Cameron's indulgence of Tory fantasies is weakening his hand in Europe

The PM's Ukip-style positioning on immigration is viewed as weakness or blackmail by the rest of the EU.

The best part of a year has passed since David Cameron’s speech promising to renegotiate the terms of Britain’s European Union membership and to put the ensuing deal to the country in a referendum. Since then, there hasn’t been much clarity about the kind of reforms that would persuade the Prime Minister to campaign for the "in" side.

We have learned something about what he doesn’t like. Or rather, we know that he has located the feature of current EU membership that seems most to inflame public hostility – free movement of workers between member states – and wants to be seen to be doing something about it.

On 1 January 2014, transitional controls that have limited the rights of Romanians and Bulgarians to live and work in the UK will be lifted. Nigel Farage is terribly excited by this prospect since it effectively launches Ukip’s campaign for May’s European parliamentary elections without him having to lift a finger. The Tories are putting in all the groundwork, ramping up the issue, reinforcing the impression that a horde of welfare-snaffling foreigners is massing on the border. Voters who are most animated by fear of a migrant tsunami will not believe the Conservatives can hold back the tide.

And they can’t. Cameron understands that free movement is an integral part of the single market. He has given private assurances to the European Commission that Britain will do nothing unilaterally that would breach existing rules. What he hopes to do is persuade other member states that those rules can, in time, be amended. In all likelihood that would mean adjustments to the accession arrangements for any future candidates for EU membership. Retrospectively clawing back rights from existing members or rewriting the very basis on which workers move around the bloc would require treaty revision on a scale that no other country wants to consider.

In other words, when Cameron says he is getting tough over the arrival of Bulgarians and Romanians in two weeks time, what he actually means is that he intends to start a conversation about a possible negotiation about what might theoretically happen with some Croatians at an unspecified point in the future.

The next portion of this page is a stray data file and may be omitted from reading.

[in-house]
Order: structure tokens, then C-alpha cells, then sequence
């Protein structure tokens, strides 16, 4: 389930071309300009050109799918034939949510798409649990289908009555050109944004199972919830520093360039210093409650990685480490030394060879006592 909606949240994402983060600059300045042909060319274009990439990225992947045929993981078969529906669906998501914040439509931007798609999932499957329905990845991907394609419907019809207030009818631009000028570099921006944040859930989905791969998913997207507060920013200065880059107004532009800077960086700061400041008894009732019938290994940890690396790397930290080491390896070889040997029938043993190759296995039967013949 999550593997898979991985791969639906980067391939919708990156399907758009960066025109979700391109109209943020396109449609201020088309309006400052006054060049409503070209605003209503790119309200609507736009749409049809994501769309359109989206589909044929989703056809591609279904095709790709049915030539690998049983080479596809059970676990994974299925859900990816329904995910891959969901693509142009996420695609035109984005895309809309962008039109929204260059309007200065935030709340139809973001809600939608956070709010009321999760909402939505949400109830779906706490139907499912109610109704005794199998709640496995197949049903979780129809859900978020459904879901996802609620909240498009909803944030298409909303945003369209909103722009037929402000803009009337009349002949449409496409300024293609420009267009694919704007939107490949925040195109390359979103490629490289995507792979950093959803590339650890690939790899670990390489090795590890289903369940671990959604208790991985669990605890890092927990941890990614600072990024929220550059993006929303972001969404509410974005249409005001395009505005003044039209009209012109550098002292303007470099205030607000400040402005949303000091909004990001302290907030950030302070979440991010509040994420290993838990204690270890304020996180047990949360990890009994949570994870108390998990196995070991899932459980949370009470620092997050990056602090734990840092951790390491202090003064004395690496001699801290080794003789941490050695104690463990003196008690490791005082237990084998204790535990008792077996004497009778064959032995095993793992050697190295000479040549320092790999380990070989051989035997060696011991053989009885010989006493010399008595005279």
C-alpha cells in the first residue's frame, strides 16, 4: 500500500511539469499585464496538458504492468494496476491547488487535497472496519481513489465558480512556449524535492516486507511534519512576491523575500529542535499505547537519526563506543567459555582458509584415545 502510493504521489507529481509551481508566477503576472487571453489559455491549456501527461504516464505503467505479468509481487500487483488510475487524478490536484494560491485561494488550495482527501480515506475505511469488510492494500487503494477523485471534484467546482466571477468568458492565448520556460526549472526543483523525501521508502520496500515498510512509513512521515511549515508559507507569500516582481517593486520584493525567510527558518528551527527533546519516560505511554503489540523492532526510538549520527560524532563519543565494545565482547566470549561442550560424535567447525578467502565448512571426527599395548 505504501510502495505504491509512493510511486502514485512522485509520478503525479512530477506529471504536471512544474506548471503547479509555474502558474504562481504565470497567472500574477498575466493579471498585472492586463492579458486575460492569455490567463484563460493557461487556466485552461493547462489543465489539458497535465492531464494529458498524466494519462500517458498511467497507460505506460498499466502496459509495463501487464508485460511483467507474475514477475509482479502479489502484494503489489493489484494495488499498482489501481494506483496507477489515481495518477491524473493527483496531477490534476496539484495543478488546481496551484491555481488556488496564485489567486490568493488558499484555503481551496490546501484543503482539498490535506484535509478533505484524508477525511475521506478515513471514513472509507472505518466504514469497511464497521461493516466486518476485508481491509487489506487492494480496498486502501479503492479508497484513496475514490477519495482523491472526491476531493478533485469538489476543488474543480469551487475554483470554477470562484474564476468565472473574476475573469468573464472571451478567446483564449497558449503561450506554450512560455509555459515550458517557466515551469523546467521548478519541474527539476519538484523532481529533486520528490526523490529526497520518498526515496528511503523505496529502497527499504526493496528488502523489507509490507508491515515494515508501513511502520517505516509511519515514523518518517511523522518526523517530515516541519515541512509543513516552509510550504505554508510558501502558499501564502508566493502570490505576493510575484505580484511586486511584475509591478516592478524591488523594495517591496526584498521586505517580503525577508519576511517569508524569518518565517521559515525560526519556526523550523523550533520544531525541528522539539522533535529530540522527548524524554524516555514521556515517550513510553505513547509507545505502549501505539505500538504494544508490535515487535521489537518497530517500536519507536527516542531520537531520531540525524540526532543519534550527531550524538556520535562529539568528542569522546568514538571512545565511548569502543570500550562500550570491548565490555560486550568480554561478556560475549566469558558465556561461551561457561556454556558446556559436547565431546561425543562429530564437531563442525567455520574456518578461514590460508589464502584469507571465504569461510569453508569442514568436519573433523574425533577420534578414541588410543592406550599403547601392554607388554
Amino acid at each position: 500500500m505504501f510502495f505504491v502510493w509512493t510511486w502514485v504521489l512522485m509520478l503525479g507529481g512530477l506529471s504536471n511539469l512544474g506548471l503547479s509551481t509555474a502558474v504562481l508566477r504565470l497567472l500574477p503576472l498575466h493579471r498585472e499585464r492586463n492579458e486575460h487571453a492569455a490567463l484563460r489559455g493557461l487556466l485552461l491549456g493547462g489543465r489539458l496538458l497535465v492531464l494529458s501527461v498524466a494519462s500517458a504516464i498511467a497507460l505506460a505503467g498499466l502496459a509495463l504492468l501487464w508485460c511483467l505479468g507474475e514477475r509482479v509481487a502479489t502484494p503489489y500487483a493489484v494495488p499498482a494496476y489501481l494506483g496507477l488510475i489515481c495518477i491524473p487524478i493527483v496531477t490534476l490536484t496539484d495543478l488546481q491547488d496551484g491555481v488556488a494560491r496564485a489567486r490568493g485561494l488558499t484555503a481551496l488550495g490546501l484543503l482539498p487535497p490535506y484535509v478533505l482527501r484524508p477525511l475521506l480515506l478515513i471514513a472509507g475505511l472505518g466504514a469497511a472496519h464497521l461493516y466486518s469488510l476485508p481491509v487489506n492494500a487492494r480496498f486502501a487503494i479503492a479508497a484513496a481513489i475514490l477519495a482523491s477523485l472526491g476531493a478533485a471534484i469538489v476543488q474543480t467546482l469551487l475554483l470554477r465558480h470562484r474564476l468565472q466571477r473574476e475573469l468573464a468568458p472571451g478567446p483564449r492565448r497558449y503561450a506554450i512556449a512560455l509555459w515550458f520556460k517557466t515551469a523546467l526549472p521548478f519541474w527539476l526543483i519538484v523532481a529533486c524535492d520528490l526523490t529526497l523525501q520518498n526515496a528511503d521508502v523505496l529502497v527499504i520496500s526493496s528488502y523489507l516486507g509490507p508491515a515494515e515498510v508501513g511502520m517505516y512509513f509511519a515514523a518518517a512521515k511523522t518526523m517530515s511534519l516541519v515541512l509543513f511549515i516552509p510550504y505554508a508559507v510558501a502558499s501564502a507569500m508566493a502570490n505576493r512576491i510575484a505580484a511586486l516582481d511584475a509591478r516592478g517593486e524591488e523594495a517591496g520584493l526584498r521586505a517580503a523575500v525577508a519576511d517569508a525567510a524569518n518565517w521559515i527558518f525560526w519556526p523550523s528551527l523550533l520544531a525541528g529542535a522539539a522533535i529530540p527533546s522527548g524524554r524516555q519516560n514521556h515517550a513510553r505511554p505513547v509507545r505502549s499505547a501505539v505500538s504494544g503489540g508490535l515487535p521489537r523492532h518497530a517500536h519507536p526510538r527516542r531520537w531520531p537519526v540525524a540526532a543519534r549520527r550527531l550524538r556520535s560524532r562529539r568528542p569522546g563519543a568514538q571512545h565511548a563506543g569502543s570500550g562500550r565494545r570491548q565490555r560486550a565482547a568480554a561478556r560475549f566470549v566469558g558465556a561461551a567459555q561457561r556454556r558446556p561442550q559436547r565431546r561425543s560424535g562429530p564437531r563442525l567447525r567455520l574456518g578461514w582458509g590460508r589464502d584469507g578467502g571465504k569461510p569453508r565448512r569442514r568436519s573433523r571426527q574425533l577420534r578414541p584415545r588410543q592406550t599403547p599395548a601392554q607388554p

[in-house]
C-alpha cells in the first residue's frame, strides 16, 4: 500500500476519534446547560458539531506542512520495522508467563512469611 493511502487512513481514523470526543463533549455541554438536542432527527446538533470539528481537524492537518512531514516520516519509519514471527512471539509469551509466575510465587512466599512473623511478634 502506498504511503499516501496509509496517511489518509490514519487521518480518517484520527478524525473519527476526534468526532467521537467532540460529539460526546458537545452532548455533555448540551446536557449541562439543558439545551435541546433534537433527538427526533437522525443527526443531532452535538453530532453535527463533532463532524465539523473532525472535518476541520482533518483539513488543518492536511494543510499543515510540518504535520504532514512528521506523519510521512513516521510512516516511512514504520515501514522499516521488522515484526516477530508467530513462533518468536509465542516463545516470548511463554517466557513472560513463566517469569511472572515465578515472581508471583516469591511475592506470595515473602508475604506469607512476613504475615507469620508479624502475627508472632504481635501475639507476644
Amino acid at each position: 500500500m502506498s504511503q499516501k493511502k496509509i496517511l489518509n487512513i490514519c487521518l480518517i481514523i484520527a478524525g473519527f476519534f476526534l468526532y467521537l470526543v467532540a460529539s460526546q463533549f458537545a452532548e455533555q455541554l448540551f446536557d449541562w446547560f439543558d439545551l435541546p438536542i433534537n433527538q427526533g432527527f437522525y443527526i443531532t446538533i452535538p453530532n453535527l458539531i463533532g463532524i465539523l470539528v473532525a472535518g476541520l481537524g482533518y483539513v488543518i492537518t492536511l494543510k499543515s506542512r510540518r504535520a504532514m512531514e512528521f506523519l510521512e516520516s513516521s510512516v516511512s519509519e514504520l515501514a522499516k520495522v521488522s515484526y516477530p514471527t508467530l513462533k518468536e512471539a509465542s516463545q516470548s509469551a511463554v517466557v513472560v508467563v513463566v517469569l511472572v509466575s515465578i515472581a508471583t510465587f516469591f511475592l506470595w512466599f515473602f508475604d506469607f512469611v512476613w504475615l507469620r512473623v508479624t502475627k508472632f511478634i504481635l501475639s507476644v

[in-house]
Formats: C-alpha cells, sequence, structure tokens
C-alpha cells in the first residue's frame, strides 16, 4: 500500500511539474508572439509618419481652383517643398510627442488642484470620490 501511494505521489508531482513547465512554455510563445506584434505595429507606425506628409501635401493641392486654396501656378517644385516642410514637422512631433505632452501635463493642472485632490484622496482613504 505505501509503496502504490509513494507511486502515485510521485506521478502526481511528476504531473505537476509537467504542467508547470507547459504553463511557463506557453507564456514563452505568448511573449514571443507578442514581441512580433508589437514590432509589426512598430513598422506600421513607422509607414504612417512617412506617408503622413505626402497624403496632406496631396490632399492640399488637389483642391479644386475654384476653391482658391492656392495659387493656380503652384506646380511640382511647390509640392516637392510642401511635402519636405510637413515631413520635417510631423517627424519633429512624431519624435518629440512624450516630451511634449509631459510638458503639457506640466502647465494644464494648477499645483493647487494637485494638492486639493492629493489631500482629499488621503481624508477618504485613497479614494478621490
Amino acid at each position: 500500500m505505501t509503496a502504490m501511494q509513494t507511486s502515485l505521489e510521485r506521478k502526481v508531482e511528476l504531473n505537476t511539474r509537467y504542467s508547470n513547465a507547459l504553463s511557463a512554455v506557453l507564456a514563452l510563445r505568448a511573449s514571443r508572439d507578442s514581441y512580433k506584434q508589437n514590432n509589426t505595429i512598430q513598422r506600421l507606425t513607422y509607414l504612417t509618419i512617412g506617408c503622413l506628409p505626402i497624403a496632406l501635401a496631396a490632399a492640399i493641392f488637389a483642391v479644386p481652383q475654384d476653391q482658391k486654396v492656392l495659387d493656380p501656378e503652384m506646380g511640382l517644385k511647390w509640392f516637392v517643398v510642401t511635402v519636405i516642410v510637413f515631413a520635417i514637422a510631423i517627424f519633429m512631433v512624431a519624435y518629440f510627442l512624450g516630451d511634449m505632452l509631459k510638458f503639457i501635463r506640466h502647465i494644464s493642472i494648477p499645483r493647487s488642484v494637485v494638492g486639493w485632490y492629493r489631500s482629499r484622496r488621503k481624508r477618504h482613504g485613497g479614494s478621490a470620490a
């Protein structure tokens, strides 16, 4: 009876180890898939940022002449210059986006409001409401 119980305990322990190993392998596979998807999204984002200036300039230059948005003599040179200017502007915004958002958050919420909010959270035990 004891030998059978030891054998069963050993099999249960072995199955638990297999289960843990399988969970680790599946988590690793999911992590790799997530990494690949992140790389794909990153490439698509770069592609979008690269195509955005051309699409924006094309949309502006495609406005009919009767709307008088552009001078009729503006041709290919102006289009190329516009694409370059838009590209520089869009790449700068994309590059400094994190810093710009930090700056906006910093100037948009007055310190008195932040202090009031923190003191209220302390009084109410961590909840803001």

Making announcements that sound like Ukip propaganda but without the policy of EU exit to support them is ultimately just an incitement to vote Ukip. Meanwhile, briefings from the Home Office that something drastic will be done serve only to nurture in Tory eurosceptic hardliners the hope that, if they push hard enough, Conservative policy will merge with Farage’s. (The government’s Immigration Bill has already been blown off course by a Tory backbench amendment calling for Britain to renege on its treaty obligations to Romania and Bulgaria.)

This situation is a source of bafflement and rising alarm in other European capitals. Most EU leaders and Brussels officials are prepared to engage with Cameron’s renegotiation ambitions to some extent because, by and large, they want Britain to stay in and they recognise that institutional reform is needed. It helps that the Prime Minister now talks more about pan-European changes than about unilateral "repatriation" of powers. When Cameron goes to Brussels, the carving out of custom-made exceptions for the UK – enjoying all the trading perks of open borders without any of the accompanying social and employment protections – is not seriously on the agenda. Yet that is the only kind of deal that many Tory sceptics would consider acceptable.

When Cameron allows his party to dwell on fantasies of a bespoke British EU package, the rest of Europe starts to lose patience. It is seen as either weakness – a failure to confront the Tory party with a realistic account of what is available in "renegotiation" – or it is viewed as a cynical game, ramping up euroscepticism, making the threat of exit seem ever more likely in the (mistaken) belief that this strengthens Britain’s hand. "We don’t like to use the word blackmail, but sometimes it is the word that comes naturally to your lips," one Commission official tells me.